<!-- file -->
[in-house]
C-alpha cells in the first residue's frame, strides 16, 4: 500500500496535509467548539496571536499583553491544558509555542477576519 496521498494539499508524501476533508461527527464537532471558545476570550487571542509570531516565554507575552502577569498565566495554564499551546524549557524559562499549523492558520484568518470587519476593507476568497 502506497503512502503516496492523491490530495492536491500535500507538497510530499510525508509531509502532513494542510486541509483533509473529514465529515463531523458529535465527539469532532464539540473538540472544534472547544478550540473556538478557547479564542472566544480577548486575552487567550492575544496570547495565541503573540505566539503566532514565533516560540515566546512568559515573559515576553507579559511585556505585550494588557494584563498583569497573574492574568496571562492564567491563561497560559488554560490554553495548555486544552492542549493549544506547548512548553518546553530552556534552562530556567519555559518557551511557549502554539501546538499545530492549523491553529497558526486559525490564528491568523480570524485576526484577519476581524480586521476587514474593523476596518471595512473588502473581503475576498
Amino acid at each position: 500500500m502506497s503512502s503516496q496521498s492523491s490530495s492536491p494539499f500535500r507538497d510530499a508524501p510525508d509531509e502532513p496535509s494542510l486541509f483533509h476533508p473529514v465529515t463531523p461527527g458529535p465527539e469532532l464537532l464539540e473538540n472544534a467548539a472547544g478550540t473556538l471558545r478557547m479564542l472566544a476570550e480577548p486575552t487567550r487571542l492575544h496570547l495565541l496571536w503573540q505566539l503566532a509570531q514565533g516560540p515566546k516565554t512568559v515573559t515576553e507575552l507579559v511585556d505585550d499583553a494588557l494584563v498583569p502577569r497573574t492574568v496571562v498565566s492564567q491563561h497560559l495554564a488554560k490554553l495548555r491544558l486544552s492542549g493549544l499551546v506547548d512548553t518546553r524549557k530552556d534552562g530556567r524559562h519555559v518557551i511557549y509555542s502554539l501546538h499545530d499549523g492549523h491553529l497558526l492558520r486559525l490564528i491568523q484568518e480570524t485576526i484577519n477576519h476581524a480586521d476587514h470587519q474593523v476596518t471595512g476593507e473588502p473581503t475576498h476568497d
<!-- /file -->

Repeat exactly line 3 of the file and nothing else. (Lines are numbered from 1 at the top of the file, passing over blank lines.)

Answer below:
Amino acid at each position: 500500500m502506497s503512502s503516496q496521498s492523491s490530495s492536491p494539499f500535500r507538497d510530499a508524501p510525508d509531509e502532513p496535509s494542510l486541509f483533509h476533508p473529514v465529515t463531523p461527527g458529535p465527539e469532532l464537532l464539540e473538540n472544534a467548539a472547544g478550540t473556538l471558545r478557547m479564542l472566544a476570550e480577548p486575552t487567550r487571542l492575544h496570547l495565541l496571536w503573540q505566539l503566532a509570531q514565533g516560540p515566546k516565554t512568559v515573559t515576553e507575552l507579559v511585556d505585550d499583553a494588557l494584563v498583569p502577569r497573574t492574568v496571562v498565566s492564567q491563561h497560559l495554564a488554560k490554553l495548555r491544558l486544552s492542549g493549544l499551546v506547548d512548553t518546553r524549557k530552556d534552562g530556567r524559562h519555559v518557551i511557549y509555542s502554539l501546538h499545530d499549523g492549523h491553529l497558526l492558520r486559525l490564528i491568523q484568518e480570524t485576526i484577519n477576519h476581524a480586521d476587514h470587519q474593523v476596518t471595512g476593507e473588502p473581503t475576498h476568497d